Home > Archives
Saturday July 28, 2007
By RUBEN SARIO
IT has been thirty years since Ho Kin Wong left his alma mater, the La Salle secondary school in Kota Kinabalu, Sabah.
But like thousands of the school's alumni, the chartered quantity surveyor maintained strong links with the school and now serves as the chairman for the La Salle board of management.
To him maintaining the link came naturally as he and his peers developed strong bond with the school due to the major part played by the La Salle Brothers who administered the institution half a century ago.
“I used to hang around after class hours and sometimes Bro Charles or Bro Peter would invite me to have lunch with them,” said Ho who lived in Kota Kinabalu at that time. He left his family and home town of Lahad Datu to do his fourth form in science stream.
After completing his upper six studies, Ho said that Bro Charles arranged for him to meet the late Tan Sri Ben Stephens who was then the Yayasan Sabah director to apply for a study loan so he could pursue his tertiary education in Britain.
“The Brothers genuinely cared for us and now it is our turn to care for La Salle,” said Ho.
Over the past 40 years, the former La Lalle students have raised more than RM10 mil for the continuous development of the school.
Brother Charles' retirement as the principal in 1986 marked the end of an era that began some 30 years earlier when the La Salle brothers took over the school's administration from the Catholic Mission.
The La Salle secondary school can trace its beginnings to the Sacred Heart primary school set up by Father Van Der Heyden in July 1903. From just a handful of students, the school's enrolment went up to 50 by June 1913 and 10 years later increased to 213.
Between 1941 and 1945, a wooden school building with eight classes was built on the site where the current site of the Sacred Heart primary school stands just adjacent to the Sacred Heart cathedral in Karamunsing.
In the early 1950's the Catholic Mission established the Sacred Heart secondary school with Father Bernard Davies who served as its first Principal. In 1953, the Catholic Mission obtained a 3ha of land in Tanjung Aru and moved the school to the present site.
Despite the end of the Brothers' era in 1986, the holistic approach to education as espoused by the La Salle brothers was maintained.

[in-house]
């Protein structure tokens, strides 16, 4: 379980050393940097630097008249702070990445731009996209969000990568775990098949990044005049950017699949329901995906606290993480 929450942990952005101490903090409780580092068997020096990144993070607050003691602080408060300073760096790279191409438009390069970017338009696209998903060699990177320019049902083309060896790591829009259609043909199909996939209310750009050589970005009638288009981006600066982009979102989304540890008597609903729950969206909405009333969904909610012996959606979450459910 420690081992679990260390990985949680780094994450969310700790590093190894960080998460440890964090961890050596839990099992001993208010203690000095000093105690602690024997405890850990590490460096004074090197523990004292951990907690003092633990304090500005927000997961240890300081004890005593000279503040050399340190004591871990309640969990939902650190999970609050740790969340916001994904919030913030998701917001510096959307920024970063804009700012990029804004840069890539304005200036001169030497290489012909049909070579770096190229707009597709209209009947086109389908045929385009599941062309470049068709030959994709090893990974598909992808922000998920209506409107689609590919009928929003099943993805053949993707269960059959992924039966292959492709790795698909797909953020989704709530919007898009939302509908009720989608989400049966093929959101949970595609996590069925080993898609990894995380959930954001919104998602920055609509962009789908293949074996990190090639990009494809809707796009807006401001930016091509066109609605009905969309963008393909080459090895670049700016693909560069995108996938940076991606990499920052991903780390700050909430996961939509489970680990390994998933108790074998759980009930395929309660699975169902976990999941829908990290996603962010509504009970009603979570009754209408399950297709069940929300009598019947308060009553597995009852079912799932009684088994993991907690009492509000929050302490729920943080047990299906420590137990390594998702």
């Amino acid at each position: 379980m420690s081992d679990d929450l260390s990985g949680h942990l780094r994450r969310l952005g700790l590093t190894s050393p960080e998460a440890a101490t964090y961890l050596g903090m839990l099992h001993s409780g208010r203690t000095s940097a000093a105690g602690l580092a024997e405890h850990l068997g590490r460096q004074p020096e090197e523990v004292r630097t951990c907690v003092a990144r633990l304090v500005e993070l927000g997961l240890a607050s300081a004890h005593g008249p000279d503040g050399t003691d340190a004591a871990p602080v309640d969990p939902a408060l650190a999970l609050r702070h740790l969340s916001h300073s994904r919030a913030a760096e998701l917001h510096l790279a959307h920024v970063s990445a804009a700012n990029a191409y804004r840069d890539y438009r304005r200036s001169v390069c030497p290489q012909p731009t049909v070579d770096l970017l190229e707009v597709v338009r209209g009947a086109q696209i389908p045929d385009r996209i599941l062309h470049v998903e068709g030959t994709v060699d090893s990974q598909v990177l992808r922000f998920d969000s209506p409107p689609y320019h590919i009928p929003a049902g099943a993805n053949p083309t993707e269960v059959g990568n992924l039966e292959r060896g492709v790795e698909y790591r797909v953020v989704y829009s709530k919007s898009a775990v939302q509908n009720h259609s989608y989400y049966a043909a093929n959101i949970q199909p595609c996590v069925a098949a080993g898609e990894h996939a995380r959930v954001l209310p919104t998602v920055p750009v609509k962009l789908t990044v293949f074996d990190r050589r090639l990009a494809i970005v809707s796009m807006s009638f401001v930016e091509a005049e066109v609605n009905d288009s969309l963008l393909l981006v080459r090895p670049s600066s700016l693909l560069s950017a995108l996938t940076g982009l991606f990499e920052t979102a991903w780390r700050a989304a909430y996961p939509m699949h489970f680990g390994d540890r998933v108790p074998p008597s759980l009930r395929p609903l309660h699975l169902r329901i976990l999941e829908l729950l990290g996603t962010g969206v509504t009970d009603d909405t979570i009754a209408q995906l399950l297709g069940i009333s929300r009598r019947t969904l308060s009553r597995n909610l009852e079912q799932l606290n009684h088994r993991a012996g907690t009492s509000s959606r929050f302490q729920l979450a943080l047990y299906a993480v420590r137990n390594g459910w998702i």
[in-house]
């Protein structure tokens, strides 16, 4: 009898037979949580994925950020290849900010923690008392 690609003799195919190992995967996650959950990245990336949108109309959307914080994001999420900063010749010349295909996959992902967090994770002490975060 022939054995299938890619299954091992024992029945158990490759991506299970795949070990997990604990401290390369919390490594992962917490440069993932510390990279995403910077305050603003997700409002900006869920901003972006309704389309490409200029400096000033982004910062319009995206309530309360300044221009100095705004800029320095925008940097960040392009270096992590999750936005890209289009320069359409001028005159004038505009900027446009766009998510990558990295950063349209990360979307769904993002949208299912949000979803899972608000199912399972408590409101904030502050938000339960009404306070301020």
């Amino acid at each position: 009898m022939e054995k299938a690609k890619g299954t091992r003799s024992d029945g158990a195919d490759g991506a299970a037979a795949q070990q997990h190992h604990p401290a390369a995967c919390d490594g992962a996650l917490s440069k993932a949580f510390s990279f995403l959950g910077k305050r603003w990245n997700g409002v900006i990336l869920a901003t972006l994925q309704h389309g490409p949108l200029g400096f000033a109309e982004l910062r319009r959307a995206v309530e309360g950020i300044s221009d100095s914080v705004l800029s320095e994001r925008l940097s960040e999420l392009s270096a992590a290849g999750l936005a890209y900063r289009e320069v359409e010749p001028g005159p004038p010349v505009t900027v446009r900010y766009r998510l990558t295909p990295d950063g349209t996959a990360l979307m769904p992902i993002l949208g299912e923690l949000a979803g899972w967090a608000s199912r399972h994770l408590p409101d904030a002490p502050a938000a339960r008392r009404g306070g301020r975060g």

“Our approach gives equal attention to academic achievement as well as character building or character education,” said current senior principal Julia Willie Jock.
Apart from getting students to be the best they can be academically, La Salle also ensured their participation in a variety of extra curricula activities.
The school was also the first in the country to set up its own archive and with the students' involvement and technical advice from the Sabah Archive it has preserved volumes of its records.
La Salle was also the first school in Sabah to set up a buy back system for recyclable materials such as paper and plastic items. During recess, counters were set up and people turned up and sold their materials to the students.
With such a holistic approach to education, it is no surprise that La Salle turned out students like Mohd Hazli Japar, 18.
The La Salle Convention and Dinner for all former La Sallians will be held on Aug 4 at Holiday Villa Subang in Subang Jaya. Tickets for the convention are priced at RM60 each while the dinner is priced at RM80 per person.
For details, registration, call Margaret Cheong at 03-7118 2062/64, James Sia at 019-667 8297 and Pragna at 03-27322988 or e-mail firstname.lastname@example.org
Access to popular porn website blocked
Dr M: Malays now have to beg
Questions over PT3
Cabbie drives through wall and plunges from multi-storey carpark
Perak cancels all New Year celebrations
Angry warning for JPJ officers
Copyright © 1995-2014 Star Publications (M) Bhd (Co No 10894-D)